Cover image for Vehicle propulsion systems : introduction to modeling and optimization
Title:
Vehicle propulsion systems : introduction to modeling and optimization
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New York, NY : Springer, 2005
ISBN:
9783540251958
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30000010093228 TL210 G89 2005 Open Access Book Book
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Summary

Summary

Automobiles are responsible for a substantial part of the world's consumption of primary energy, mostly fossil liquid hydrocarbons. The reduction of the fuel consumption of these vehicles has become a top priority. Many ideas to reach that objective have been presented. In most cases these systems are more complex than the traditional approaches. For such complex systems a heuristic design approach fails. The only way to deal with this situation is to employ model-based methods. This text provides an introduction to the mathematical modeling and subsequent optimization of vehicle propulsion systems and their supervisory control algorithms. Book jacket.


Table of Contents

1 Introductionp. 1
1.1 Objectivesp. 1
1.2 Upstream Processesp. 4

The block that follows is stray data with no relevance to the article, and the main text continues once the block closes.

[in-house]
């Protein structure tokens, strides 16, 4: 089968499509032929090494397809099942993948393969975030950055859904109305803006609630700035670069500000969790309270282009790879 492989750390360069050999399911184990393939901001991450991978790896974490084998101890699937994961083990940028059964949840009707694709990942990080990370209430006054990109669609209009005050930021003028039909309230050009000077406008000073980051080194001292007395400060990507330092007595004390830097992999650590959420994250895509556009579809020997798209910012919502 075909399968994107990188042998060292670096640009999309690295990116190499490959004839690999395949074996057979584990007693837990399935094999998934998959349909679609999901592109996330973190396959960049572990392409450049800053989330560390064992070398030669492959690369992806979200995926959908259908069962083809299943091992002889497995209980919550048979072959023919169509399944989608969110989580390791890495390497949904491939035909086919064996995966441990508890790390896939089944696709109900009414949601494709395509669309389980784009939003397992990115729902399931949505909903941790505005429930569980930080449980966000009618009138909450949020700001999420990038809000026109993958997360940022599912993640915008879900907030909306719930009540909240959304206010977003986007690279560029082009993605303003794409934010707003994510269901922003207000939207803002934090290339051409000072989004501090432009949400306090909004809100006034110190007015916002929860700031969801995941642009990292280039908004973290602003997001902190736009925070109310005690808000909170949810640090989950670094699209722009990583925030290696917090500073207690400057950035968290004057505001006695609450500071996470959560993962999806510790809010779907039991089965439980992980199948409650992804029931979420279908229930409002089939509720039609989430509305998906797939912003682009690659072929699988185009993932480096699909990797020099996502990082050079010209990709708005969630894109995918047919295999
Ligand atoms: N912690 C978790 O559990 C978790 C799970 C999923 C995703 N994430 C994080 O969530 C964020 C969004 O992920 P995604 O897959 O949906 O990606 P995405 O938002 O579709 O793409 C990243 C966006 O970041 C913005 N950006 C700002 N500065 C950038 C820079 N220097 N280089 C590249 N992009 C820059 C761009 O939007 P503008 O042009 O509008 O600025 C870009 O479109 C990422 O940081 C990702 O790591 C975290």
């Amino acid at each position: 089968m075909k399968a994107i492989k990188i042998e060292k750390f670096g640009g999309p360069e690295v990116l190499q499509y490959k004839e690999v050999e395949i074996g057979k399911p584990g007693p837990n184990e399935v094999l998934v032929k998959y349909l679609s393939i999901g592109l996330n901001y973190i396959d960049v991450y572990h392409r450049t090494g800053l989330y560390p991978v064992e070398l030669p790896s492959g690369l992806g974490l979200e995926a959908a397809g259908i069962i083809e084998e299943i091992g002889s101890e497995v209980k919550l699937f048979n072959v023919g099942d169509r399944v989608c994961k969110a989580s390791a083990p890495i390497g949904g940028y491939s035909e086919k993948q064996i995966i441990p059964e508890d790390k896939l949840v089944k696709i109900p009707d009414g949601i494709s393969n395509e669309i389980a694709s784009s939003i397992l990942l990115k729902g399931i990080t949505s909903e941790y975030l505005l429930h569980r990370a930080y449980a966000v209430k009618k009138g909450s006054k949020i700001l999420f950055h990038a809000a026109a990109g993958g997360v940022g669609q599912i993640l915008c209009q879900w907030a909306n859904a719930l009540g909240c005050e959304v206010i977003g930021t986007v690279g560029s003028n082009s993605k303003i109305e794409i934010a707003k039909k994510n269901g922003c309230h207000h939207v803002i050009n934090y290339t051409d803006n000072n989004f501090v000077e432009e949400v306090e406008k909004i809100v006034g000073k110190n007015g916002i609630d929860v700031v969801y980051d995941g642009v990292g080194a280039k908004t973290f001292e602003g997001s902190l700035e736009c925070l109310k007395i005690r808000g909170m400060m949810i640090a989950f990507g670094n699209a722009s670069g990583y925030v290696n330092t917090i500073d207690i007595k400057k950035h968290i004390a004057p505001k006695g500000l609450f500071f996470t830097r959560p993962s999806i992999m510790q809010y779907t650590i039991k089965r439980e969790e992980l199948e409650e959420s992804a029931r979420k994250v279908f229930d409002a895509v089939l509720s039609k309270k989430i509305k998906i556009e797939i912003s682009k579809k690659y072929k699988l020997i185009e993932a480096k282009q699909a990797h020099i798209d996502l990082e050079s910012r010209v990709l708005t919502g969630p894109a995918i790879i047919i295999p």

1.3 Energy Density of On-Board Energy Carriersp. 9
1.4 Pathways to Better Fuel Economyp. 11
2 Vehicle Energy and Fuel Consumption - Basic Conceptsp. 13
2.1 Vehicle Energy Losses and Performance Analysisp. 13
2.1.1 Energy Lossesp. 13
2.1.2 Performance and Drivabilityp. 18
2.1.3 Vehicle Operating Modesp. 20
2.2 Energy Demand in Driving Cyclesp. 21
2.2.1 Test Cyclesp. 21
2.2.2 Mechanical Energy Demandp. 22
2.2.3 Some Remarks on the Energy Consumptionp. 27
2.3 Methods and Toolsp. 31
2.3.1 Average Operating Point Approachp. 31
2.3.2 Quasistatic Approachp. 32
2.3.3 Dynamic Approachp. 36
2.3.4 Optimization Problemsp. 37
2.3.5 Software Toolsp. 38
3 IC-Engine-Based Propulsion Systemsp. 41
3.1 IC Engine Modelsp. 41
3.1.1 Introductionp. 41
3.1.2 Normalized Engine Variablesp. 42
3.1.3 Engine Efficiency Representationp. 43
3.2 Gear-Box Modelsp. 45
3.2.1 Introductionp. 45
3.2.2 Selection of Gear Ratiosp. 45
3.2.3 Gear-Box Efficiencyp. 47
3.2.4 Losses in Friction Clutches and Torque Convertersp. 49
3.3 Fuel Consumption of IC Engine Power Trainsp. 52
3.3.1 Introductionp. 52
3.3.2 Average Operating Point Methodp. 52
3.3.3 Quasistatic Methodp. 54
4 Models of Electric and Hybrid-Electric Propulsion Systemsp. 57
4.1 Electric Propulsion Systemsp. 57
4.2 Hybrid-Electric Propulsion Systemsp. 58
4.2.1 System Configurationsp. 59
4.2.2 Power Flowp. 62
4.2.3 Concepts Realizedp. 67
4.2.4 Modeling of Hybrid Vehiclesp. 67
4.3 Electric Motorsp. 68
4.3.1 Quasistatic Modeling of Electric Motorsp. 72
4.3.2 Dynamic Modeling of Electric Motorsp. 87
4.4 Modeling of Generatorsp. 89
4.5 Batteriesp. 89
4.5.1 Quasistatic Modeling of Batteriesp. 92
4.5.2 Dynamic Modeling of Batteriesp. 101
4.6 Supercapacitorsp. 105
4.6.1 Quasistatic Modeling of Supercapacitorsp. 106
4.6.2 Dynamic Modeling of Supercapacitorsp. 109
4.7 Electric Power Linksp. 110
4.7.1 Quasistatic Modeling of Electric Power Linksp. 111
4.7.2 Dynamic Modeling of Electric Power Linksp. 112
4.8 Torque Couplersp. 113
4.8.1 Quasistatic Modeling of Torque Couplersp. 114